DescriptionIn the Buildings of England John Newman describes this encasement of an earlier house as ‘one of Lutyens’s most suavely Neo-Georgian designs’. It is a long and low two storeyed house, very calm and assured in its rhythm of windows and the elegantly curved concave entrance under a pediment and loggia. The treatment of the garden is in keeping with the character of this large village house, with a pilastered alcove and stone decorations on the brick walls. There is a plenitude of Lutyens’s handsome garden furniture. (Amery et al., 1981, cat no.169)
Wittersham House, opposite the church. One of Lutyens’s most suavely Neo-Georgian designs, 1906–9, for the Hon. Alfred Lyttelton.* Nothing can be seen outside of the earlier house which Lutyens encased. Seven bays by nine, two storeys, long and low under a low pantiled roof. A restrained design certainly, but not constrained, for plenty happens along the façades. On the entrance front a wide central pediment and under it a one-storey loggia with the front door characteristically set behind in a concave bow. On either side the windows are syncopated, two above to three below. On the garden front every third window is a bullseye. (Pevsner, 2012, p.657)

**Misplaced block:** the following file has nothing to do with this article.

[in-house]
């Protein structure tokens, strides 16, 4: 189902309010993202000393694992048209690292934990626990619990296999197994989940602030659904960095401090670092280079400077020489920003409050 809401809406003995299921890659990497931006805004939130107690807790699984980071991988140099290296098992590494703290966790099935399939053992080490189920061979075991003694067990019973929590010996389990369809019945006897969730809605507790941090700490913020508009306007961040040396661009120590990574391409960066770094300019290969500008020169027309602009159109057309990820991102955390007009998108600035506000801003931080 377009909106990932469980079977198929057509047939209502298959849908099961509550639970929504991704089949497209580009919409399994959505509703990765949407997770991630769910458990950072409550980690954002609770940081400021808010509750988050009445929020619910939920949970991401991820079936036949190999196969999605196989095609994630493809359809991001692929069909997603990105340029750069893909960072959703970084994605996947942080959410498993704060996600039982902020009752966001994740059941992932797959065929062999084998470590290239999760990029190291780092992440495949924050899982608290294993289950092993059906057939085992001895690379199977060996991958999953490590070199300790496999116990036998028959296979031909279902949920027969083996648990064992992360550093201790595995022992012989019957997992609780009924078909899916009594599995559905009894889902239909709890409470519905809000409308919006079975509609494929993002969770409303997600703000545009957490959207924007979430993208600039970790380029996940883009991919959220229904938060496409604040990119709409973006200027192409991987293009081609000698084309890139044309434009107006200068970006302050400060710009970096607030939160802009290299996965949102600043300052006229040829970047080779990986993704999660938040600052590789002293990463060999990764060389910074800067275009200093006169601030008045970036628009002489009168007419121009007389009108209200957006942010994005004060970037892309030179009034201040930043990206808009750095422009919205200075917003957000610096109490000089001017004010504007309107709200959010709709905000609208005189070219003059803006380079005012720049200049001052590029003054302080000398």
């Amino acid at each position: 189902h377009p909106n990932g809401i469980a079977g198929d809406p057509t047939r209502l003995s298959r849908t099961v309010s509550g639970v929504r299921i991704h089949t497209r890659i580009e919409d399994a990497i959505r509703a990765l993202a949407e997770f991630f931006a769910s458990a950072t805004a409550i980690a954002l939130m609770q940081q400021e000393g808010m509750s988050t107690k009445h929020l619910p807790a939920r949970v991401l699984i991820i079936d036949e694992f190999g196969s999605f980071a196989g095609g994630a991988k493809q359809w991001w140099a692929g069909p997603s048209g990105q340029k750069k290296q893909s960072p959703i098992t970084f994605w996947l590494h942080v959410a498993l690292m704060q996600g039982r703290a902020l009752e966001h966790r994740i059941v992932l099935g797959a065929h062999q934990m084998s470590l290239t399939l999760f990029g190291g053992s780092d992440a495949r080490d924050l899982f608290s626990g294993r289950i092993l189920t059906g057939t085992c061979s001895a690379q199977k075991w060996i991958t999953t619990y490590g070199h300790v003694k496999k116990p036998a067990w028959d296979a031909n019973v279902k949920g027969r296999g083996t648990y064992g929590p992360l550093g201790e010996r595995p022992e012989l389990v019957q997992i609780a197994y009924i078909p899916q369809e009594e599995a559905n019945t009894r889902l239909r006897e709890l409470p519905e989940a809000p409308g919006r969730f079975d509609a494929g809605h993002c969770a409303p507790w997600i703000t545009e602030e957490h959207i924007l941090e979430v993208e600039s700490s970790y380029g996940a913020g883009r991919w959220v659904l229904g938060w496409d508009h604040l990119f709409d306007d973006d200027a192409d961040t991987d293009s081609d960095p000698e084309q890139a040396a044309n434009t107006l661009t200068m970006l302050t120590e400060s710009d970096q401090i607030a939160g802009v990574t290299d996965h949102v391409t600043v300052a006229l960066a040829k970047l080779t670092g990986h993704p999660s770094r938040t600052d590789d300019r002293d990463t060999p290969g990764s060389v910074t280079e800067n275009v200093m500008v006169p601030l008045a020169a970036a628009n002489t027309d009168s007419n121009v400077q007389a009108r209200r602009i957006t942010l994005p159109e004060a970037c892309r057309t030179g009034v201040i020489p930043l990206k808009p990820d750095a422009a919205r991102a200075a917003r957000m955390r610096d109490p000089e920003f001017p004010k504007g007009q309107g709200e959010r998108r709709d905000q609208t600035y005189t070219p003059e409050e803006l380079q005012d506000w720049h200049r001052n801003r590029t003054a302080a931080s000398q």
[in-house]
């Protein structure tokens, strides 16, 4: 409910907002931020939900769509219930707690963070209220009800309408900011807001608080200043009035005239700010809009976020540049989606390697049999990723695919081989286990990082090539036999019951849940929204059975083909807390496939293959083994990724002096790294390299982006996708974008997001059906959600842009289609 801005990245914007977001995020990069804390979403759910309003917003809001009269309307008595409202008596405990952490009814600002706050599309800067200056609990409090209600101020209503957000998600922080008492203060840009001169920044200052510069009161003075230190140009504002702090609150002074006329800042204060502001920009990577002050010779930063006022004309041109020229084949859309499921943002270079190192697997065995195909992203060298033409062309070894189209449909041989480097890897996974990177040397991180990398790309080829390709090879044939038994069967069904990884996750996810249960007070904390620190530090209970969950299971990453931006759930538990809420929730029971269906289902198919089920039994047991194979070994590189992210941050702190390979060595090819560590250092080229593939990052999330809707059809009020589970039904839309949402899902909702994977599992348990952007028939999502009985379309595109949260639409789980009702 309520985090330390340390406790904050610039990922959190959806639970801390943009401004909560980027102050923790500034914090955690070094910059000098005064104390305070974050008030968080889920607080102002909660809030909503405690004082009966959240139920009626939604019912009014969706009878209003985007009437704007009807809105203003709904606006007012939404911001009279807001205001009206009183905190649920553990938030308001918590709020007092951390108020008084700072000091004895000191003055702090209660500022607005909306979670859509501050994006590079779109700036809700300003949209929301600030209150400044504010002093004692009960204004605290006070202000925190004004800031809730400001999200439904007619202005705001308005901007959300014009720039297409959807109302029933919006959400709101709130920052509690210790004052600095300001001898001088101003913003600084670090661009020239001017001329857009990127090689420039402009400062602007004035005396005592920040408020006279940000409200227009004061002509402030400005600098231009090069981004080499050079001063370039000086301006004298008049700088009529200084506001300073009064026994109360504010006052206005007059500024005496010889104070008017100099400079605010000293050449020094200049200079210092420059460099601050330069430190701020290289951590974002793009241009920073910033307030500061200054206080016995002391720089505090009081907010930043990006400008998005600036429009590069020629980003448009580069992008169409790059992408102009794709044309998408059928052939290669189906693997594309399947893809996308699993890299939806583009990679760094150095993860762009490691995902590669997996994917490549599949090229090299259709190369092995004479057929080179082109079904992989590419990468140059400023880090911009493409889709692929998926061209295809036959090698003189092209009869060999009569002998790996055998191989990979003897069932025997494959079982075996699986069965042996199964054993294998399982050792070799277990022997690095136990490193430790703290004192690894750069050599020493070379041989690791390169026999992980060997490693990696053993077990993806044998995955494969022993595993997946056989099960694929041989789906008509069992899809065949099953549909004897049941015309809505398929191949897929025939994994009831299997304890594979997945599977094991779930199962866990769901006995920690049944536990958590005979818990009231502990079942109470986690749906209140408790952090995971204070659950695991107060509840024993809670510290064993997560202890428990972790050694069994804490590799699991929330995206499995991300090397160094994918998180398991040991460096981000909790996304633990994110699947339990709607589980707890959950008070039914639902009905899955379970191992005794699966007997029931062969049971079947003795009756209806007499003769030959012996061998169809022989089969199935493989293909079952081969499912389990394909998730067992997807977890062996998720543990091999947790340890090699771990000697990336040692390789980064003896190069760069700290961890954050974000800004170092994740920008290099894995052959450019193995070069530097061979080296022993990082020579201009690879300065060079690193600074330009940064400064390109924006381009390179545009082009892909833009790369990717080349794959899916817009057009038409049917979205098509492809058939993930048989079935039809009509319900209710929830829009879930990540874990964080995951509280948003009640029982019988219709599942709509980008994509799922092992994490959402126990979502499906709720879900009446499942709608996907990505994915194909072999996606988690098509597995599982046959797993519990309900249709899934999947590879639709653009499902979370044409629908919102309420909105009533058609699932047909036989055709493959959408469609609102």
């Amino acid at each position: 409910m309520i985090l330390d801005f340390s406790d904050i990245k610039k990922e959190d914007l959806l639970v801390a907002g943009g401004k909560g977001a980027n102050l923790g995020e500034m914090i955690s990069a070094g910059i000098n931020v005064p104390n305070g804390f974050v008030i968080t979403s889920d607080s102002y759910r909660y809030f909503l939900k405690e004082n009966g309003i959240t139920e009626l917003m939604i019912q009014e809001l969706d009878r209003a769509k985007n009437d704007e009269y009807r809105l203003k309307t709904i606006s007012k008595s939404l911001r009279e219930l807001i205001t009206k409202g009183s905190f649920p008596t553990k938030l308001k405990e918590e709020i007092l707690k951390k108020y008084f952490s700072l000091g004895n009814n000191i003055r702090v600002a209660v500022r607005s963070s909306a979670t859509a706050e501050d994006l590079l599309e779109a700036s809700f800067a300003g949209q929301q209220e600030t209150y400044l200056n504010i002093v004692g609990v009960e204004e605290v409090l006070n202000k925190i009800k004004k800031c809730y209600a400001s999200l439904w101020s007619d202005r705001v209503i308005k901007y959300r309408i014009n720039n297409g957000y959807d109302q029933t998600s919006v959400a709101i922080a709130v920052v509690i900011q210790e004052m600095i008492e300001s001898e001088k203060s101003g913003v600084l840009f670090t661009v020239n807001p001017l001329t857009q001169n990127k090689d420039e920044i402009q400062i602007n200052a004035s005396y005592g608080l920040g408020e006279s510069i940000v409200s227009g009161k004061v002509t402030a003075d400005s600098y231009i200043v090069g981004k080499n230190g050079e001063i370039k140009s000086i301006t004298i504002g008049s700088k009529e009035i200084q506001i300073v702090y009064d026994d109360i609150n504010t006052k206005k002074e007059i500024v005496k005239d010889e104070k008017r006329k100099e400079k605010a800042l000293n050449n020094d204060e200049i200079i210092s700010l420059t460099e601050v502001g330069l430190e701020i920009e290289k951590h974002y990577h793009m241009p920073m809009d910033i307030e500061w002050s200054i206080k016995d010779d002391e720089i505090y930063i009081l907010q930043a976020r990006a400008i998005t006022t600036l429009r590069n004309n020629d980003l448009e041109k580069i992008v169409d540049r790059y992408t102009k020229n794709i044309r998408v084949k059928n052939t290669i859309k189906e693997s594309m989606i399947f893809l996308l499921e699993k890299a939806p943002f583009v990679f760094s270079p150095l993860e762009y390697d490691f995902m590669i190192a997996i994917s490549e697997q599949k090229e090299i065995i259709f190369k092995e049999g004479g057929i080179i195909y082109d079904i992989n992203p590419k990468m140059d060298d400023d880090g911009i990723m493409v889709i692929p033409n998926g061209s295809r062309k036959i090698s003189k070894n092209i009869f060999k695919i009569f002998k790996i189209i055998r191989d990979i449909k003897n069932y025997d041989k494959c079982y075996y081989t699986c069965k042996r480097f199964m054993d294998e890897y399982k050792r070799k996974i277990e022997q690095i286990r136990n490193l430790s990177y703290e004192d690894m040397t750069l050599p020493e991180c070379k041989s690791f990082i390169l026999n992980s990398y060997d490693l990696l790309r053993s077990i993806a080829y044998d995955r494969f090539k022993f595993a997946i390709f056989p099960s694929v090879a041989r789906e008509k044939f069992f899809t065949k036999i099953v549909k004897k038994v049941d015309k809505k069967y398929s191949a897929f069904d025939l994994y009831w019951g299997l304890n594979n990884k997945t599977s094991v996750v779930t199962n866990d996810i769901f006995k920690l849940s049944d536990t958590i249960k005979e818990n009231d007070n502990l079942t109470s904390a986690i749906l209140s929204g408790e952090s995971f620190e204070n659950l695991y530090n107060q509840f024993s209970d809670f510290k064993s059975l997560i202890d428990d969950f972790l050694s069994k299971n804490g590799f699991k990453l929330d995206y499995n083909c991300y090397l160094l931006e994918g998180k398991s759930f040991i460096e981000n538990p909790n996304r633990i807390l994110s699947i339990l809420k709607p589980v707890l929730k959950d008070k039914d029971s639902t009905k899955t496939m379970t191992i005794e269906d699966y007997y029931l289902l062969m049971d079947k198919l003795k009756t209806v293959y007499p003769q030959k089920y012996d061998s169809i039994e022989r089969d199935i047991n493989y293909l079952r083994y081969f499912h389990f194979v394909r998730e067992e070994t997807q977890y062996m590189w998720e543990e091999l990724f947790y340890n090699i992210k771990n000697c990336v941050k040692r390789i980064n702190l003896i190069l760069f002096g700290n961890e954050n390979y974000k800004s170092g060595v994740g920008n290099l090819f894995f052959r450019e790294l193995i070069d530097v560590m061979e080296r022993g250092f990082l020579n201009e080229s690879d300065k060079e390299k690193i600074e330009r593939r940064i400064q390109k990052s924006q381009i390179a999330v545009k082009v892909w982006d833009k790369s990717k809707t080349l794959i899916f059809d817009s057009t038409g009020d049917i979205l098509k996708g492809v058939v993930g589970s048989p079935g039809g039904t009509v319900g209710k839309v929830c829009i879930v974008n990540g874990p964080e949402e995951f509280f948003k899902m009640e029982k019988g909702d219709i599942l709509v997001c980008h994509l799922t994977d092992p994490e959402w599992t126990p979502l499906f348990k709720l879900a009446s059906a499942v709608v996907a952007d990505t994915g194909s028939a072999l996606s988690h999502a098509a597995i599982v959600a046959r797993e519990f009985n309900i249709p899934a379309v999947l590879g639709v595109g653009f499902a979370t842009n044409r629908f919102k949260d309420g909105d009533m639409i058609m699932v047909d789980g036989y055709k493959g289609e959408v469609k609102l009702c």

BibliographyAmery, C., Richardson, M. and Stamp, G. (1981) Lutyens, the Work of the English Architect Sir Edwin Lutyens (1869-1944): Hayward Gallery London, 18 November 1981-31 January 1982. London: Arts Council of Great Britain.
Pevsner N (2012) Kent: West and the Weald. The Buildings of England. New Haven: Yale University Press.
Also Cited InWeaver, L. (1913) Houses and Gardens by E L Lutyens. London: Country Life.
Aslet, C. (1982) The Last Country Houses. New Haven: Yale University Press.
ClientRt Hon Alfred Lyttleton